Unsung Soil Heroes, the Soil Food Web
Sara Gaucher, PhD
When it comes to managing soil fertility and maximizing crop yields, chemistry is often the “go to”: add this fertilizer, apply that pesticide. There’s no doubt that our crops require specific chemical elements to thrive and produce, but it’s not the full picture. The missing piece is soil biology — how the soil microbe biome and related soil organisms (a.k.a. the Soil Food Web) work together to make nutrients accessible for plants and protect against disease. Understanding and harnessing these natural ecosystems is key to agricultural productivity and improved plant health.
The Cities Under Our Feet
We learn in school that human cities often establish near important resources like rivers or lakes. Similarly, beneficial microbial “cities” tend to form where they have easy access to food and water.
For microorganisms, that source is plant roots. It turns out that plants have a close connection with the soil microbe biome: after plants capture carbon dioxide from the atmosphere, they actually transfer 10% or more of that carbon into the soil. Some of these so-called exudates, like sugar molecules, attract microbes that have other resources the plant needs, like nitrogen and phosphorus which these microbes are willing to trade.
Some of the fungi, called mycorrhizal fungi, physically entwine within the root cells, forming an intimate, symbiotic relationship that benefits both the plant and the fungi. Even bacteria form similarly intimate connections with plants. And there are other microorganisms in soil called archaea, which are similar in size to bacteria but genetically distinct, that scientists are still learning more about.
Meanwhile, organisms that eat bacteria and fungi are drawn to the large populations that have now established around these plant roots. These include nematodes (microscopic worms) and protozoa (single celled organisms, 10–100 times larger than bacteria). And so this space, let’s call it Soil City, teems with life. In fact, these microbes may be tiny, but the weight of the microorganisms inhabiting an acre of soil ranges from 1–10 tons! Scientists call the space inhabited by Soil City — the soil found within about a tenth of an inch surrounding plant roots — the rhizosphere (“rhizo” means root).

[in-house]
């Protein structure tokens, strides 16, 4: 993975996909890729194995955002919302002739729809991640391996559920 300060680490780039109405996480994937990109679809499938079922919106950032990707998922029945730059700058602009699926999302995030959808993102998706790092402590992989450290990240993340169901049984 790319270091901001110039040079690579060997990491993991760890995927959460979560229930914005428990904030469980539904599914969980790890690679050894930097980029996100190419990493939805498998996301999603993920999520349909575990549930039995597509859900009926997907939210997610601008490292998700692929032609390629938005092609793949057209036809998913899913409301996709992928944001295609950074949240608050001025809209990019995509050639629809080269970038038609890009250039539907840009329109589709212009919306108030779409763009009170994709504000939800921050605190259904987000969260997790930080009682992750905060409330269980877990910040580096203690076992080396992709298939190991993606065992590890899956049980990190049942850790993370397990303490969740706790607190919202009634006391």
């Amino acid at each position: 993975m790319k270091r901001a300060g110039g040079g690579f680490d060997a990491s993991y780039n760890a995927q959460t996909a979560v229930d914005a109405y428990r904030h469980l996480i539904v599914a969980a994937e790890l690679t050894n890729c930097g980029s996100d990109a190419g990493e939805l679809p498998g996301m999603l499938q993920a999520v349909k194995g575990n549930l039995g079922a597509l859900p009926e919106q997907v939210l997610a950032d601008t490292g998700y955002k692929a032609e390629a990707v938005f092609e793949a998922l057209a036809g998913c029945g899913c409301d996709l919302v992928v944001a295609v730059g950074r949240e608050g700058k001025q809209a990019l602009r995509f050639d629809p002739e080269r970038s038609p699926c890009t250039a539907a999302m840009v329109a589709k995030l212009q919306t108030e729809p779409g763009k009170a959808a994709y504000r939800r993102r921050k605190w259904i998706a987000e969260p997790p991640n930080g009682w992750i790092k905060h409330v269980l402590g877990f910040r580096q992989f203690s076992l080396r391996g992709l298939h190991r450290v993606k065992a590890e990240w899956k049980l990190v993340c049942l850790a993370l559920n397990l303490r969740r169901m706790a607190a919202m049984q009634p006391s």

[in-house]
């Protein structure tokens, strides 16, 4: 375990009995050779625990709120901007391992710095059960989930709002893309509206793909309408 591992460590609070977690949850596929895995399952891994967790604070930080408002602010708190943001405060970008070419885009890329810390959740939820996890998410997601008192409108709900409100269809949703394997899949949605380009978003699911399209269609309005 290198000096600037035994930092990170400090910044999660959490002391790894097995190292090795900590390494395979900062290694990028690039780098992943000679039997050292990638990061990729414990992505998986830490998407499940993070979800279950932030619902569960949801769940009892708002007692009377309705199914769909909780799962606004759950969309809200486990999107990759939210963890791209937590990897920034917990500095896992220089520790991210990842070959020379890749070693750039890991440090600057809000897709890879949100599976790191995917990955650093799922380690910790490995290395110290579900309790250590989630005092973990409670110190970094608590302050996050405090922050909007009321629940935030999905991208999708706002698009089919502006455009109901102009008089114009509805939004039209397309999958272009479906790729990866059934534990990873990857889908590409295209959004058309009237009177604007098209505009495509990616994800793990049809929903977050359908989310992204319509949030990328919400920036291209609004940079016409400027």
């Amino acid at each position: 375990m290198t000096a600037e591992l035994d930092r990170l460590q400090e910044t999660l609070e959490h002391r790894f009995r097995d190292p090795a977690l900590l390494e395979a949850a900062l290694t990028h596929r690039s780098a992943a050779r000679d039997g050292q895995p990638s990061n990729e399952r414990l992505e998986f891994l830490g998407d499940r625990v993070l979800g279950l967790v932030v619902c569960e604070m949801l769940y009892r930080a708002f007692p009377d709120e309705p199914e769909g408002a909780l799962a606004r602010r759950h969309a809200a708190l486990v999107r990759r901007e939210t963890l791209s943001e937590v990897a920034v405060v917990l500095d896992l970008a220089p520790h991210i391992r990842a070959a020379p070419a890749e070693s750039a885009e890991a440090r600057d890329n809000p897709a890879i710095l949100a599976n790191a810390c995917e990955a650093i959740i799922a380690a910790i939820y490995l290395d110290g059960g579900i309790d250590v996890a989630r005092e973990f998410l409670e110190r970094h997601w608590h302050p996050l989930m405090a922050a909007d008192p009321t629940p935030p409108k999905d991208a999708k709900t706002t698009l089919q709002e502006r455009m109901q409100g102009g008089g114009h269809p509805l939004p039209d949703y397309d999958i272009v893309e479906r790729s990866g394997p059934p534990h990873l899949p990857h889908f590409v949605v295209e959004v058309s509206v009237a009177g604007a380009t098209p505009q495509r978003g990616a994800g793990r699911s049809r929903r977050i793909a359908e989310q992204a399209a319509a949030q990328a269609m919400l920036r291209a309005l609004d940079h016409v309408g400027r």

Other soil dwelling creatures make their home within and between the various Soil City (rhizosphere) communities. Most of us are familiar with earthworms — tubular creatures, typically a few inches long, that burrow throughout the soil. Arthropods — creatures with multiple pairs of legs and an exoskeleton, like millipedes and sow bugs — can be found scurrying around leaf litter. Take an even closer look at the soil — perhaps with a hand lens — and you may see other, “microarthropods”, like springtails and mites. Many of these creatures even ferry microbes like bacteria from place to place as they travel. That’s a good thing, because an inch is like 5 miles to a bacterium! These complex communities of organisms play a role in recycling the nutrients that feed plants, the next topic of discussion.
Recycling, Nature’s Way
Human cities have systems in place to deal with the items each member discards. In Soil City, one microbe’s trash is another’s treasure, and the whole system of resource management is based on recycling.
Let’s follow a leaf that dropped onto the soil from a lettuce plant — perhaps an outer leaf that matured past its prime and naturally dropped from the plant. Bacteria and fungi on the leaf surface begin to consume it, but it’s slow going at first as these microscopic creatures work to break into the tough outer leaf layer. We might see some arthropods — big guys like millipedes and sow bugs, little guys like springtails and mites — happen on the scene to make a meal out of some of the bacteria and fungi.